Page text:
There’s never enough time in a day to do all the things we want to do, right? What if I told you, in a week, I can do a week’s worth of laundry, cook dinner every night, save money on groceries, keep the house clean, write 50k words (or more), market my books (posts, newsletters, website updates, etc.), run all the errands I need to outside of the house, film and edit four videos for my cooking channel, and still find time to do things that bring me joy outside those responsibilities?
Would you call me crazy?
I might actually be crazy, but I’m also stupid organized.
It all starts with a tiny little thing known as a day planner. Every Saturday, I sit down with my planner, look at the week that just passed and the monthly overview (where I mark birthdays, project due dates, and meetings), and look at the week coming. I make a list of all the tasks from the previous week and monthly view that still need to be completed (if there are any), decide what I’m making for dinner every day, and then fill out my planner for the week ahead and make a grocery list. Because of the pandemic, we’re ordering for pickup, so I clip and apply every coupon I can find before I hit the checkout button.
Stickers and colored markers are used to highlight extremely important tasks.
Now, it’s one thing to own a planner and another thing entirely to actually use it. I find the ones with the month overview and weekly days, with the hours listed, work best. They keep me focused and break down my time by the hour, so I know exactly where I need to be and when I need to be there.
As you can see, I go all out. There’s very little time during the day that isn’t planned. If I need an hour to write up a blog post, I put that in there. If I need to fill something out, that thing is itemized, in order, so I don’t forget anything along the way.
I can also microplot those bigger tasks with list stickers. They look like this:
These allow me to make micro lists for a high-level task I’ve set for myself.
Notice how nothing is planned after dinner or on weekends unless it’s for me. This is my time. I don’t respond to work emails or phone calls during those times. Family time is important, and self-care time is important, too. If you work yourself to death or to sickness (yes, either are possible), you won’t be able to do as much. Be sure you’re actually planning your time off and taking it. I know it seems like I’m not saving time, but the key is in all the free time I have while still getting things done. Because this list was two weeks out from when I wrote this, it’s not complete, but I’ll fill in the blank spots over the previous weekend.
If you have a task that takes extreme concentration, silence everything you own. Whatever messages come through during that time will still be there when you’ve completed what you’re working on.
This is especially true for creatives. If you’re knee deep in a task that requires you to bring ideas to the table, any little interruption will throw your mind out of what you’re doing and slow you down. You need to be able to focus on the task, while you’re doing it, until you’re done. It takes a creative up to half an hour to get back into the zone of using their creative brain after an interruption. Cut out the interruptions, and you’ve saved that time.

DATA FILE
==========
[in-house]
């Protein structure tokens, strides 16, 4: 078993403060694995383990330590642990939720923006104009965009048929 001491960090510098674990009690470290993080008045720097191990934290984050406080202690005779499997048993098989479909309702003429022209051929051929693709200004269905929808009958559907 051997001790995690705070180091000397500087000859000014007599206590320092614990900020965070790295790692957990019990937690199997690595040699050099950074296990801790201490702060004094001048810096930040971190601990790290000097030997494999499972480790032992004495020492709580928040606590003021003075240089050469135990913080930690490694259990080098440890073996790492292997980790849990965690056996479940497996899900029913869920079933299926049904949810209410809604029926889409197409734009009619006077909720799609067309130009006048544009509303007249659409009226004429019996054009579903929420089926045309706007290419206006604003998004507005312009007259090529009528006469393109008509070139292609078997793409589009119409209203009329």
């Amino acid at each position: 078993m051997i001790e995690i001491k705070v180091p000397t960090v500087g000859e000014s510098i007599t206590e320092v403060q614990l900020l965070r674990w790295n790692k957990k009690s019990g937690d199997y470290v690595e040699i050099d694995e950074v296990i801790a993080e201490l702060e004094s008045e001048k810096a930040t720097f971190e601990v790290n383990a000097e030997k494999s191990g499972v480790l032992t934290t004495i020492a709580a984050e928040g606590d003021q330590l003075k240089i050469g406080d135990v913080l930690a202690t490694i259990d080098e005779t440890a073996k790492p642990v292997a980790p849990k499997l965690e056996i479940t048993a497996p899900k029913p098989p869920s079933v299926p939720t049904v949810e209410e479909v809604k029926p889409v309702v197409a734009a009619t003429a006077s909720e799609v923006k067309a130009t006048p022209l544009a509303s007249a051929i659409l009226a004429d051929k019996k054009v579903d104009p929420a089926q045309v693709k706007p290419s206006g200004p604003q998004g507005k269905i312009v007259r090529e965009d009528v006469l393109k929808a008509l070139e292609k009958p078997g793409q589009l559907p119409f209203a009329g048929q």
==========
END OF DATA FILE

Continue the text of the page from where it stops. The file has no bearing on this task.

Be sure to plan time for getting up and moving around, too. You can’t simply sit at your desk all day and pound away at the keyboard. Eventually, you won’t be able to get up and move around because your muscle groups will get fatigued from sitting.
Plan every moment, and if you have a day off, plan to do nothing concerning work. If you don’t, you’ll find yourself at your computer, slogging away on one project or another.
Don’t be afraid to adjust! If you find a task took you longer than you thought it might, adjust next week to include an extra half hour. Be flexible until you find a routine that works for you, and then stick to your routine like it’s a freckle you can’t erase. It only takes two weeks to form a new habit.
Be sure you’re using tools to help. If there’s a tool out there that will handle one of your tasks for you, get it and use it. Set aside time once a week to input data if need be, and then leave it until the next week. I’m thinking of things like Buffer for posting on social media. Spending time with that tool once a week, filling it with links and posts to go out, will save you enormous amounts of time each of the following days.
If you have things outside of work that you need to accomplish each week, take a day and do them all. Yes, that day will be crazy busy, but you’ll always have those things done. Mine used to be Mondays. I’d do the laundry, go grocery shopping, put food away, and take the trash. Mondays were my no-work-outside-the-house and alone-time days. It’s good to have some Zen, and if you need it, make it. Doing this will free your mind for other tasks throughout the week. You won’t be worried about if the laundry got folded or if you have everything you need to make dinner. It can be a housework and play day. Use it to relax between tasks. If you can’t snatch a Monday, take a Saturday or Sunday, and tell your family what you’re doing. Perhaps they can help cut your task time down by participating.
This method of planning will not only save you time every day and allow you time to do the things you enjoy, it’ll help you get more done in the time you’re allotted. Yes, it takes a ton of self-motivation and discipline to get it together, but once you start, it’s easy to keep going.
Can you add any time-saving suggestions?